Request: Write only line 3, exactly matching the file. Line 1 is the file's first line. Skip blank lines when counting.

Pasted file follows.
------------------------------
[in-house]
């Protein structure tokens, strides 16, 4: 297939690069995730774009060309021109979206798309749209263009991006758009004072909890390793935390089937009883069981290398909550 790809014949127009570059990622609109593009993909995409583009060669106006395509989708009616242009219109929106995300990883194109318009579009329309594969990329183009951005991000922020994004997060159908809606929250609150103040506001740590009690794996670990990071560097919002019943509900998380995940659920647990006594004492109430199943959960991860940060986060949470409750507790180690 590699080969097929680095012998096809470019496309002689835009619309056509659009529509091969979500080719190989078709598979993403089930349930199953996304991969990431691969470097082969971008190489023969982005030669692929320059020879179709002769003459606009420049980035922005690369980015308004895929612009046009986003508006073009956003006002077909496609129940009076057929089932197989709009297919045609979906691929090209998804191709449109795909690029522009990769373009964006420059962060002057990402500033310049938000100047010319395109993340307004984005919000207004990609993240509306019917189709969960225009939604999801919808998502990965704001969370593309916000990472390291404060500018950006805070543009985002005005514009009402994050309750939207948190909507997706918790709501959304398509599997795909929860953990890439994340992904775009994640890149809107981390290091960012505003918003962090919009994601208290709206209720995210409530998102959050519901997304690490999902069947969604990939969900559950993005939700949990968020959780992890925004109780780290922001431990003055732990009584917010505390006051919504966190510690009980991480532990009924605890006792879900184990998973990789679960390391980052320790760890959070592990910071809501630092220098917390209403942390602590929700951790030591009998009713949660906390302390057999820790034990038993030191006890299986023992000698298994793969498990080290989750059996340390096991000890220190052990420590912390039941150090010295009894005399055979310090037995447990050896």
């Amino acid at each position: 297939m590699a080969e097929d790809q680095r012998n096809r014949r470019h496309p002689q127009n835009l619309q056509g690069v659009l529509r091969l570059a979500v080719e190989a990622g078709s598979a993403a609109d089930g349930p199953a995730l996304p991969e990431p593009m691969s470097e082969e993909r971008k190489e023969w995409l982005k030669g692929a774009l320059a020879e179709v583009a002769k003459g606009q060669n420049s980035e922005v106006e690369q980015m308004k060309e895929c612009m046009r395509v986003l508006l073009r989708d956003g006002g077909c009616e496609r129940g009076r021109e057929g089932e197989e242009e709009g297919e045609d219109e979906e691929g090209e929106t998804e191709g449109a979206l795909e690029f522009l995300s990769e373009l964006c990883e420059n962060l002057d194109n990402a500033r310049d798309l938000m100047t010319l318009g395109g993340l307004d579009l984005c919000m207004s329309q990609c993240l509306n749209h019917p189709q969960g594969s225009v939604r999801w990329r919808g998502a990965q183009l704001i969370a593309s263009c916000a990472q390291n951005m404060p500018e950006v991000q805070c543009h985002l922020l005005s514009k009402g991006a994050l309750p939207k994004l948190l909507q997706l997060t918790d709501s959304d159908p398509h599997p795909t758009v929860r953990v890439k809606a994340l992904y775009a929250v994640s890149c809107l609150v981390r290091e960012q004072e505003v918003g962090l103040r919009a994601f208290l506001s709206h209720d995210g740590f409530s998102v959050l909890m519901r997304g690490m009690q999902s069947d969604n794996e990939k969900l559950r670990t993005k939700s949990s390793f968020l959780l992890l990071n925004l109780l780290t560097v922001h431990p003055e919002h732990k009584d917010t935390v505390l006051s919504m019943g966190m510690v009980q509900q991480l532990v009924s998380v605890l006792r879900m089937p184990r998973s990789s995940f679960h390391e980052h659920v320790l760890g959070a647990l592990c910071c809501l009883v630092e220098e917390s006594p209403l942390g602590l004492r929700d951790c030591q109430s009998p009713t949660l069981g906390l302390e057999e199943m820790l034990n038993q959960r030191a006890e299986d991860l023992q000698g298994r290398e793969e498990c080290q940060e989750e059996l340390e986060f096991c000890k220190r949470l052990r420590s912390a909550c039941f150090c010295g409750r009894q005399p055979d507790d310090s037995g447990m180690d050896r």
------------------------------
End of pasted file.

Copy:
């Amino acid at each position: 297939m590699a080969e097929d790809q680095r012998n096809r014949r470019h496309p002689q127009n835009l619309q056509g690069v659009l529509r091969l570059a979500v080719e190989a990622g078709s598979a993403a609109d089930g349930p199953a995730l996304p991969e990431p593009m691969s470097e082969e993909r971008k190489e023969w995409l982005k030669g692929a774009l320059a020879e179709v583009a002769k003459g606009q060669n420049s980035e922005v106006e690369q980015m308004k060309e895929c612009m046009r395509v986003l508006l073009r989708d956003g006002g077909c009616e496609r129940g009076r021109e057929g089932e197989e242009e709009g297919e045609d219109e979906e691929g090209e929106t998804e191709g449109a979206l795909e690029f522009l995300s990769e373009l964006c990883e420059n962060l002057d194109n990402a500033r310049d798309l938000m100047t010319l318009g395109g993340l307004d579009l984005c919000m207004s329309q990609c993240l509306n749209h019917p189709q969960g594969s225009v939604r999801w990329r919808g998502a990965q183009l704001i969370a593309s263009c916000a990472q390291n951005m404060p500018e950006v991000q805070c543009h985002l922020l005005s514009k009402g991006a994050l309750p939207k994004l948190l909507q997706l997060t918790d709501s959304d159908p398509h599997p795909t758009v929860r953990v890439k809606a994340l992904y775009a929250v994640s890149c809107l609150v981390r290091e960012q004072e505003v918003g962090l103040r919009a994601f208290l506001s709206h209720d995210g740590f409530s998102v959050l909890m519901r997304g690490m009690q999902s069947d969604n794996e990939k969900l559950r670990t993005k939700s949990s390793f968020l959780l992890l990071n925004l109780l780290t560097v922001h431990p003055e919002h732990k009584d917010t935390v505390l006051s919504m019943g966190m510690v009980q509900q991480l532990v009924s998380v605890l006792r879900m089937p184990r998973s990789s995940f679960h390391e980052h659920v320790l760890g959070a647990l592990c910071c809501l009883v630092e220098e917390s006594p209403l942390g602590l004492r929700d951790c030591q109430s009998p009713t949660l069981g906390l302390e057999e199943m820790l034990n038993q959960r030191a006890e299986d991860l023992q000698g298994r290398e793969e498990c080290q940060e989750e059996l340390e986060f096991c000890k220190r949470l052990r420590s912390a909550c039941f150090c010295g409750r009894q005399p055979d507790d310090s037995g447990m180690d050896r």